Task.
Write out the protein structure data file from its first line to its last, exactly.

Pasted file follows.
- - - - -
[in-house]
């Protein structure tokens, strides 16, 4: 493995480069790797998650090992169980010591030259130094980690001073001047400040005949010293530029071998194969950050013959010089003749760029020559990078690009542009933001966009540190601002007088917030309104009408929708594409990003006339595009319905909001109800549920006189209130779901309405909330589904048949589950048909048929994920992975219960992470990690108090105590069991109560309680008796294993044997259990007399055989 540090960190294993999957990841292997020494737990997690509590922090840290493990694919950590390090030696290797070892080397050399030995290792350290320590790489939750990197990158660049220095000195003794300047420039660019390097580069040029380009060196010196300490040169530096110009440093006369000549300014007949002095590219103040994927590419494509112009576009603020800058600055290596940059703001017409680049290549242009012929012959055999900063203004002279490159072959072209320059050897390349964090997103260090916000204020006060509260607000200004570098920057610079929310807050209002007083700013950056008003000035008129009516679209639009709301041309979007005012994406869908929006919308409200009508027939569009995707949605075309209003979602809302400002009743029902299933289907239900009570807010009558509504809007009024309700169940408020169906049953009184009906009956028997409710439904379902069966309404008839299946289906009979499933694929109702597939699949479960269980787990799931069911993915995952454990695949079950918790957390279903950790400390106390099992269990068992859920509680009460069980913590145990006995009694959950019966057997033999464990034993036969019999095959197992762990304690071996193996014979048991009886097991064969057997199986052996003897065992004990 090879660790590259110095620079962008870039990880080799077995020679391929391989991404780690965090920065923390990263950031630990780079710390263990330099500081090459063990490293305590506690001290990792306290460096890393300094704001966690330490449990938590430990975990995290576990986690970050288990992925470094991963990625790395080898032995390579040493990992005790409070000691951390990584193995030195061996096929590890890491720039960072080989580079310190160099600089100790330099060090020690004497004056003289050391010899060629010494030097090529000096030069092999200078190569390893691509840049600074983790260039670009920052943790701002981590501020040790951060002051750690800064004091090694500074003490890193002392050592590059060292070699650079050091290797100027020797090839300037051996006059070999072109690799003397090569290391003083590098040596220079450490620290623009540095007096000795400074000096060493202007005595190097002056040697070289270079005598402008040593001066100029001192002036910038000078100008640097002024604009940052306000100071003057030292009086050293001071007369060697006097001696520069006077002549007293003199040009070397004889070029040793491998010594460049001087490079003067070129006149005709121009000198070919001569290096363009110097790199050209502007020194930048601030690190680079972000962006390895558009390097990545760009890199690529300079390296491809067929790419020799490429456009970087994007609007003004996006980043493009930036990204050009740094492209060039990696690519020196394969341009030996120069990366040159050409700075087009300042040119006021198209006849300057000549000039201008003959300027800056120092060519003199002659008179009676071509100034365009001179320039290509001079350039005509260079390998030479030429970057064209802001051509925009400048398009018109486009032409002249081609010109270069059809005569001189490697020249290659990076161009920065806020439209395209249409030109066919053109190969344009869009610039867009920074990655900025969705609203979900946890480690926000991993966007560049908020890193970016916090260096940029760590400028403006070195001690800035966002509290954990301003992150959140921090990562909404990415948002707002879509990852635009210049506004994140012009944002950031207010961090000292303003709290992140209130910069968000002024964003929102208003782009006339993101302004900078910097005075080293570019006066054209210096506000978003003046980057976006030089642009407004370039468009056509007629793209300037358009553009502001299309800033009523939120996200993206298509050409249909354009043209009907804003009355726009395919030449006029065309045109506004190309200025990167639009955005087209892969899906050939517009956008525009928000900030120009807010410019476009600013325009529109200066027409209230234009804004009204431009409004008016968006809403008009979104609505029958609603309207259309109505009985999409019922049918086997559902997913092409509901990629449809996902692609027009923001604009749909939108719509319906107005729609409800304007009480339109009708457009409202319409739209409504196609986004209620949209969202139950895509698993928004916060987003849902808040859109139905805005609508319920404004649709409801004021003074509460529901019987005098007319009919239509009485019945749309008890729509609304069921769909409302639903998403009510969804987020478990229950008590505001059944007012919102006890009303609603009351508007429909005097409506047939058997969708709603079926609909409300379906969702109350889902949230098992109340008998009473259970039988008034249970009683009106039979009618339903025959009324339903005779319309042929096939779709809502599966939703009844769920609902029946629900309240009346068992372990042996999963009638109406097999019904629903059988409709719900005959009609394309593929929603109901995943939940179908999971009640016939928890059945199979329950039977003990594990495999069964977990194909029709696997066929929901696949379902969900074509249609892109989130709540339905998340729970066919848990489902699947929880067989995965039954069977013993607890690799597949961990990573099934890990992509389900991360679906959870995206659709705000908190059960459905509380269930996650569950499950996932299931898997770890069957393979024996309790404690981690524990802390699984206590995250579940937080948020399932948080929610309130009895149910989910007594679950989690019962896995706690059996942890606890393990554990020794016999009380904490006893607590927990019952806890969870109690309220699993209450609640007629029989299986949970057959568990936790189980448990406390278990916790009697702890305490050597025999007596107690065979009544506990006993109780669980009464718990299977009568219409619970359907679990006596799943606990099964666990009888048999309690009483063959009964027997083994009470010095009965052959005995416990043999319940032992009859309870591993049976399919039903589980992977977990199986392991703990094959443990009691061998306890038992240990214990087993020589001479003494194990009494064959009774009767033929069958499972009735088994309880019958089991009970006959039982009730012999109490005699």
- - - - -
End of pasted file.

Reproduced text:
[in-house]
């Protein structure tokens, strides 16, 4: 493995480069790797998650090992169980010591030259130094980690001073001047400040005949010293530029071998194969950050013959010089003749760029020559990078690009542009933001966009540190601002007088917030309104009408929708594409990003006339595009319905909001109800549920006189209130779901309405909330589904048949589950048909048929994920992975219960992470990690108090105590069991109560309680008796294993044997259990007399055989 540090960190294993999957990841292997020494737990997690509590922090840290493990694919950590390090030696290797070892080397050399030995290792350290320590790489939750990197990158660049220095000195003794300047420039660019390097580069040029380009060196010196300490040169530096110009440093006369000549300014007949002095590219103040994927590419494509112009576009603020800058600055290596940059703001017409680049290549242009012929012959055999900063203004002279490159072959072209320059050897390349964090997103260090916000204020006060509260607000200004570098920057610079929310807050209002007083700013950056008003000035008129009516679209639009709301041309979007005012994406869908929006919308409200009508027939569009995707949605075309209003979602809302400002009743029902299933289907239900009570807010009558509504809007009024309700169940408020169906049953009184009906009956028997409710439904379902069966309404008839299946289906009979499933694929109702597939699949479960269980787990799931069911993915995952454990695949079950918790957390279903950790400390106390099992269990068992859920509680009460069980913590145990006995009694959950019966057997033999464990034993036969019999095959197992762990304690071996193996014979048991009886097991064969057997199986052996003897065992004990 090879660790590259110095620079962008870039990880080799077995020679391929391989991404780690965090920065923390990263950031630990780079710390263990330099500081090459063990490293305590506690001290990792306290460096890393300094704001966690330490449990938590430990975990995290576990986690970050288990992925470094991963990625790395080898032995390579040493990992005790409070000691951390990584193995030195061996096929590890890491720039960072080989580079310190160099600089100790330099060090020690004497004056003289050391010899060629010494030097090529000096030069092999200078190569390893691509840049600074983790260039670009920052943790701002981590501020040790951060002051750690800064004091090694500074003490890193002392050592590059060292070699650079050091290797100027020797090839300037051996006059070999072109690799003397090569290391003083590098040596220079450490620290623009540095007096000795400074000096060493202007005595190097002056040697070289270079005598402008040593001066100029001192002036910038000078100008640097002024604009940052306000100071003057030292009086050293001071007369060697006097001696520069006077002549007293003199040009070397004889070029040793491998010594460049001087490079003067070129006149005709121009000198070919001569290096363009110097790199050209502007020194930048601030690190680079972000962006390895558009390097990545760009890199690529300079390296491809067929790419020799490429456009970087994007609007003004996006980043493009930036990204050009740094492209060039990696690519020196394969341009030996120069990366040159050409700075087009300042040119006021198209006849300057000549000039201008003959300027800056120092060519003199002659008179009676071509100034365009001179320039290509001079350039005509260079390998030479030429970057064209802001051509925009400048398009018109486009032409002249081609010109270069059809005569001189490697020249290659990076161009920065806020439209395209249409030109066919053109190969344009869009610039867009920074990655900025969705609203979900946890480690926000991993966007560049908020890193970016916090260096940029760590400028403006070195001690800035966002509290954990301003992150959140921090990562909404990415948002707002879509990852635009210049506004994140012009944002950031207010961090000292303003709290992140209130910069968000002024964003929102208003782009006339993101302004900078910097005075080293570019006066054209210096506000978003003046980057976006030089642009407004370039468009056509007629793209300037358009553009502001299309800033009523939120996200993206298509050409249909354009043209009907804003009355726009395919030449006029065309045109506004190309200025990167639009955005087209892969899906050939517009956008525009928000900030120009807010410019476009600013325009529109200066027409209230234009804004009204431009409004008016968006809403008009979104609505029958609603309207259309109505009985999409019922049918086997559902997913092409509901990629449809996902692609027009923001604009749909939108719509319906107005729609409800304007009480339109009708457009409202319409739209409504196609986004209620949209969202139950895509698993928004916060987003849902808040859109139905805005609508319920404004649709409801004021003074509460529901019987005098007319009919239509009485019945749309008890729509609304069921769909409302639903998403009510969804987020478990229950008590505001059944007012919102006890009303609603009351508007429909005097409506047939058997969708709603079926609909409300379906969702109350889902949230098992109340008998009473259970039988008034249970009683009106039979009618339903025959009324339903005779319309042929096939779709809502599966939703009844769920609902029946629900309240009346068992372990042996999963009638109406097999019904629903059988409709719900005959009609394309593929929603109901995943939940179908999971009640016939928890059945199979329950039977003990594990495999069964977990194909029709696997066929929901696949379902969900074509249609892109989130709540339905998340729970066919848990489902699947929880067989995965039954069977013993607890690799597949961990990573099934890990992509389900991360679906959870995206659709705000908190059960459905509380269930996650569950499950996932299931898997770890069957393979024996309790404690981690524990802390699984206590995250579940937080948020399932948080929610309130009895149910989910007594679950989690019962896995706690059996942890606890393990554990020794016999009380904490006893607590927990019952806890969870109690309220699993209450609640007629029989299986949970057959568990936790189980448990406390278990916790009697702890305490050597025999007596107690065979009544506990006993109780669980009464718990299977009568219409619970359907679990006596799943606990099964666990009888048999309690009483063959009964027997083994009470010095009965052959005995416990043999319940032992009859309870591993049976399919039903589980992977977990199986392991703990094959443990009691061998306890038992240990214990087993020589001479003494194990009494064959009774009767033929069958499972009735088994309880019958089991009970006959039982009730012999109490005699």